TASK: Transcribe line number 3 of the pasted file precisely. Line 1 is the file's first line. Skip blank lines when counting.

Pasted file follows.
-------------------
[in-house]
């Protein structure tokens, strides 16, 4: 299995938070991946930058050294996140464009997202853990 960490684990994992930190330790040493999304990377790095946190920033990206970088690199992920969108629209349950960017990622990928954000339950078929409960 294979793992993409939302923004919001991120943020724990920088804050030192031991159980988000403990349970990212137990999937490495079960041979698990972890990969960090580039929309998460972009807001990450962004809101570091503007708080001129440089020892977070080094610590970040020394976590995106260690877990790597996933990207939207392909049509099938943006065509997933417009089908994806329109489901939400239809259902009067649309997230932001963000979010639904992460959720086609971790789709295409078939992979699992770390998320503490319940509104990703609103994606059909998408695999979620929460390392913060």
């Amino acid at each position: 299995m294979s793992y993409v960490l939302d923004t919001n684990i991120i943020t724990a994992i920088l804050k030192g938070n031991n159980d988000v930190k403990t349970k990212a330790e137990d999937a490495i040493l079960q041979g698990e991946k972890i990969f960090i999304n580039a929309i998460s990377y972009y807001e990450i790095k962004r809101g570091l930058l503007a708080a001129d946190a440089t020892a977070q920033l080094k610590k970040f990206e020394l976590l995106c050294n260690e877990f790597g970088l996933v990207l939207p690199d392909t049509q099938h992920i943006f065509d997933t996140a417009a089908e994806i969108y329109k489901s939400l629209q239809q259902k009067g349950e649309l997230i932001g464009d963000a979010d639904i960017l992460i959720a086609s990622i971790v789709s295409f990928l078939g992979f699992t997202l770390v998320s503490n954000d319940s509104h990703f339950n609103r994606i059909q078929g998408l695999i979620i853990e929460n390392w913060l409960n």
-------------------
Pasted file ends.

């Amino acid at each position: 299995m294979s793992y993409v960490l939302d923004t919001n684990i991120i943020t724990a994992i920088l804050k030192g938070n031991n159980d988000v930190k403990t349970k990212a330790e137990d999937a490495i040493l079960q041979g698990e991946k972890i990969f960090i999304n580039a929309i998460s990377y972009y807001e990450i790095k962004r809101g570091l930058l503007a708080a001129d946190a440089t020892a977070q920033l080094k610590k970040f990206e020394l976590l995106c050294n260690e877990f790597g970088l996933v990207l939207p690199d392909t049509q099938h992920i943006f065509d997933t996140a417009a089908e994806i969108y329109k489901s939400l629209q239809q259902k009067g349950e649309l997230i932001g464009d963000a979010d639904i960017l992460i959720a086609s990622i971790v789709s295409f990928l078939g992979f699992t997202l770390v998320s503490n954000d319940s509104h990703f339950n609103r994606i059909q078929g998408l695999i979620i853990e929460n390392w913060l409960n």